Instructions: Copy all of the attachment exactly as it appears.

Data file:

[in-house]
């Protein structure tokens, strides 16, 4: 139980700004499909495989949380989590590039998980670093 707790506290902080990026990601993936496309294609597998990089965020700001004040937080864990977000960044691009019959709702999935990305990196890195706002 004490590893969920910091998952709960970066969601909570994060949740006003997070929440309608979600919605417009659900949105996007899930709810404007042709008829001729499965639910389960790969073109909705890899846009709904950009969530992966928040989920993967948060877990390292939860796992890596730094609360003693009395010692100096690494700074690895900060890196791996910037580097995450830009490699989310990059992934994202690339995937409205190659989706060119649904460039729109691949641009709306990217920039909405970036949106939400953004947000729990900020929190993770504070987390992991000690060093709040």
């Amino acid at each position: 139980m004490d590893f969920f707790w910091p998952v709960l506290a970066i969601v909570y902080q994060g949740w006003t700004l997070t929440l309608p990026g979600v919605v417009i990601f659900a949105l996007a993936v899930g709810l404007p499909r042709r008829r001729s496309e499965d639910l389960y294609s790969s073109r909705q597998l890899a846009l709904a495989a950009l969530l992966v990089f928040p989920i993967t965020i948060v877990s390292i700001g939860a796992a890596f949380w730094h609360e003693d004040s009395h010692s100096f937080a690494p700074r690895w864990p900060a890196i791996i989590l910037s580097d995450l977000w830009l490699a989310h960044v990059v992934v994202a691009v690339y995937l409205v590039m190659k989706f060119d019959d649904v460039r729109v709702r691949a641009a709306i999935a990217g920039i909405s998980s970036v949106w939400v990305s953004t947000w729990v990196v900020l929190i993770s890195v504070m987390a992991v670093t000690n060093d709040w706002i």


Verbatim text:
[in-house]
């Protein structure tokens, strides 16, 4: 139980700004499909495989949380989590590039998980670093 707790506290902080990026990601993936496309294609597998990089965020700001004040937080864990977000960044691009019959709702999935990305990196890195706002 004490590893969920910091998952709960970066969601909570994060949740006003997070929440309608979600919605417009659900949105996007899930709810404007042709008829001729499965639910389960790969073109909705890899846009709904950009969530992966928040989920993967948060877990390292939860796992890596730094609360003693009395010692100096690494700074690895900060890196791996910037580097995450830009490699989310990059992934994202690339995937409205190659989706060119649904460039729109691949641009709306990217920039909405970036949106939400953004947000729990900020929190993770504070987390992991000690060093709040």
């Amino acid at each position: 139980m004490d590893f969920f707790w910091p998952v709960l506290a970066i969601v909570y902080q994060g949740w006003t700004l997070t929440l309608p990026g979600v919605v417009i990601f659900a949105l996007a993936v899930g709810l404007p499909r042709r008829r001729s496309e499965d639910l389960y294609s790969s073109r909705q597998l890899a846009l709904a495989a950009l969530l992966v990089f928040p989920i993967t965020i948060v877990s390292i700001g939860a796992a890596f949380w730094h609360e003693d004040s009395h010692s100096f937080a690494p700074r690895w864990p900060a890196i791996i989590l910037s580097d995450l977000w830009l490699a989310h960044v990059v992934v994202a691009v690339y995937l409205v590039m190659k989706f060119d019959d649904v460039r729109v709702r691949a641009a709306i999935a990217g920039i909405s998980s970036v949106w939400v990305s953004t947000w729990v990196v900020l929190i993770s890195v504070m987390a992991v670093t000690n060093d709040w706002i």